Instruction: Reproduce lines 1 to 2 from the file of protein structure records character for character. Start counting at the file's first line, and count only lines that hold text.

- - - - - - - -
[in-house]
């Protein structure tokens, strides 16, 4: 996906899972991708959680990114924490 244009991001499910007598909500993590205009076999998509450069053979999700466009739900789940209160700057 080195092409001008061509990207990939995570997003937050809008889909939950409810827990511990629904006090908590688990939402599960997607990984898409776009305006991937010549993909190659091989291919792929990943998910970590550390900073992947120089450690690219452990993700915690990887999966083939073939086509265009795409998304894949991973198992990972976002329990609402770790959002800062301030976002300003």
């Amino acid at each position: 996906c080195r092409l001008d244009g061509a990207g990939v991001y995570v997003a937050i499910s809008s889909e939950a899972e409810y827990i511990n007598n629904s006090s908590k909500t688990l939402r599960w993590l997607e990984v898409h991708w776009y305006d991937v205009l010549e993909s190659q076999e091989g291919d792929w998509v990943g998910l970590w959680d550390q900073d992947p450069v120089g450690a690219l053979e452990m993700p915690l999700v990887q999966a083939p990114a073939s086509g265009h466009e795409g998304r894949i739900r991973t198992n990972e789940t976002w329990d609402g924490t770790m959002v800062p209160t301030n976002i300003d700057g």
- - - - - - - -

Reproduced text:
[in-house]
């Protein structure tokens, strides 16, 4: 996906899972991708959680990114924490 244009991001499910007598909500993590205009076999998509450069053979999700466009739900789940209160700057 080195092409001008061509990207990939995570997003937050809008889909939950409810827990511990629904006090908590688990939402599960997607990984898409776009305006991937010549993909190659091989291919792929990943998910970590550390900073992947120089450690690219452990993700915690990887999966083939073939086509265009795409998304894949991973198992990972976002329990609402770790959002800062301030976002300003």